Nainkala Thapa is another name on the UML’s list. On June 10 last year, UML Chairman KP Sharma Oli appointed Thapa as the minister for communications (though only for two weeks) whereas she is the wife of UML Vice-Chairman Ram Bahadur Thapa.
CPN-Unified Socialist has also placed its leaders, who have a stronghold, on the proportional representation candidate list. Vice-chairman Pramesh Hamal, deputy general secretary Gangalal Tuladhar and secretary Nagendra Chaudhary are on the list. All these three are leaders who have good influence within the party and even in national politics.
This trend of listing political leaders, who can and have won direct elections, in the proportional representation candidate list started with Girija Prasad Koirala. In the 2007 elections, the then Prime Minister and Nepali Congress President Koirala sat at the top of the list. Given Koirala’s age or seniority and previous roles (interim prime minister and head of state), no one from the party opposed it either.
Meanwhile, protests broke out because the parties started including rich people with controversial backgrounds on the proportional representation candidate list. But, the parties did not make any corrections and the trend continued.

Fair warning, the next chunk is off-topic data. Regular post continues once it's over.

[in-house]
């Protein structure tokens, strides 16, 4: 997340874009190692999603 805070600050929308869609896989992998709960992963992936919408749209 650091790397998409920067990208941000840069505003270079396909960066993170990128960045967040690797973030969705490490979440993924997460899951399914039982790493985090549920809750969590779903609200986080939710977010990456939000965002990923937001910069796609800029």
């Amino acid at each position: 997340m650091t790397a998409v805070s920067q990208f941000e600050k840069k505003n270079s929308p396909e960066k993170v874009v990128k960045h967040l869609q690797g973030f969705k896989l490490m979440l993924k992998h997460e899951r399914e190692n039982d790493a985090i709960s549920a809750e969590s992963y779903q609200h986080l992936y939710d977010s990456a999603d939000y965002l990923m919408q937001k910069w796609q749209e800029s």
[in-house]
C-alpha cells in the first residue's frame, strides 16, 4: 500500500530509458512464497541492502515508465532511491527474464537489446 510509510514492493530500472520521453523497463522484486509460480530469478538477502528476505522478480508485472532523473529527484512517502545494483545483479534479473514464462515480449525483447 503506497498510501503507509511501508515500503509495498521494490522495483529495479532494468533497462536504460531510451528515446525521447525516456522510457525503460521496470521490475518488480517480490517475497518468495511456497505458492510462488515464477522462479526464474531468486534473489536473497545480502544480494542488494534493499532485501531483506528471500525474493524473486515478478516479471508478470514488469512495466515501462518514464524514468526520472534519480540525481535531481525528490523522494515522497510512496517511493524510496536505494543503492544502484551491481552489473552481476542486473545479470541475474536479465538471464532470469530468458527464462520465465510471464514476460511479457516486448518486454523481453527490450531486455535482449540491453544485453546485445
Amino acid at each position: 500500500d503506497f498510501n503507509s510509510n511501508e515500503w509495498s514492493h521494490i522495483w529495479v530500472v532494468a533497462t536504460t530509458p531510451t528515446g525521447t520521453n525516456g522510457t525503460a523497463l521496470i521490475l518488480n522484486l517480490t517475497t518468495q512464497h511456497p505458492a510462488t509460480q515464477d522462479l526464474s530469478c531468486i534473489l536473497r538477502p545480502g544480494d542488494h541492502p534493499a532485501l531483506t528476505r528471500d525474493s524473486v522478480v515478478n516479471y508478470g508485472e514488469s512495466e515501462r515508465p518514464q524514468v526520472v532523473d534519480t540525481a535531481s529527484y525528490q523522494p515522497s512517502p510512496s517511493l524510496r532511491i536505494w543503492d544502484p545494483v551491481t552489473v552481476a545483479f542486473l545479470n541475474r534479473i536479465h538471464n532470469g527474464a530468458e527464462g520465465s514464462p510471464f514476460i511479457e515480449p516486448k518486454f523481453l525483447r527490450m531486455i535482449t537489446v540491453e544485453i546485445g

Parties have assigned ministerial and advisory responsibilities to rich and influential leaders who came with the benefit of the proportional representation electoral system.
Constitutional expert Bipin Adhikari says the system adopted by the parties now does not allow the participation of marginalised communities, castes, genders and regions, going against the purpose of the system altogether.
A suitable example of this is the current Home Minister Bal Krishna Khand. Khand has been a central member of Congress since 1996 and a strong contender for the leadership of the party. But, he too used the quota to get into the parliament in 2017.
The trend also shows that those without political background or merit have become ministers through the proportional representation system.
Moti Lal Dugar, who held the position of special economic advisor to Prime Minister KP Sharma Oli, became an MP from the proportional representation in the 2017 elections. Not only did Oli make him the MP from the Madheshi cluster but he also appointed him as the state minister for industry.
Earlier, in 2007, the UML also made billionaire Binod Chaudhary a member of parliament under the proportional representation system. It was the same case with Lharkyal Lama. Lama even became the state minister for finance when Jhala Nath Khanal was the prime minister. But, Chaudhary and Lama did not stay long in the UML.
Although the leaders speak in favour of the trend of appointing people from the business background, the perception of it has always been negative. It is a popular thought that they have “bought their way to party and parliament”.
This trend is still in order in the current government. Prime Minister Deuba drew heavy criticism when he appointed Umesh Shrestha, a member of parliament under the proportional representation system, as the state minister for health in July last year.
This story was translated from the original Nepali version and edited for clarity and length.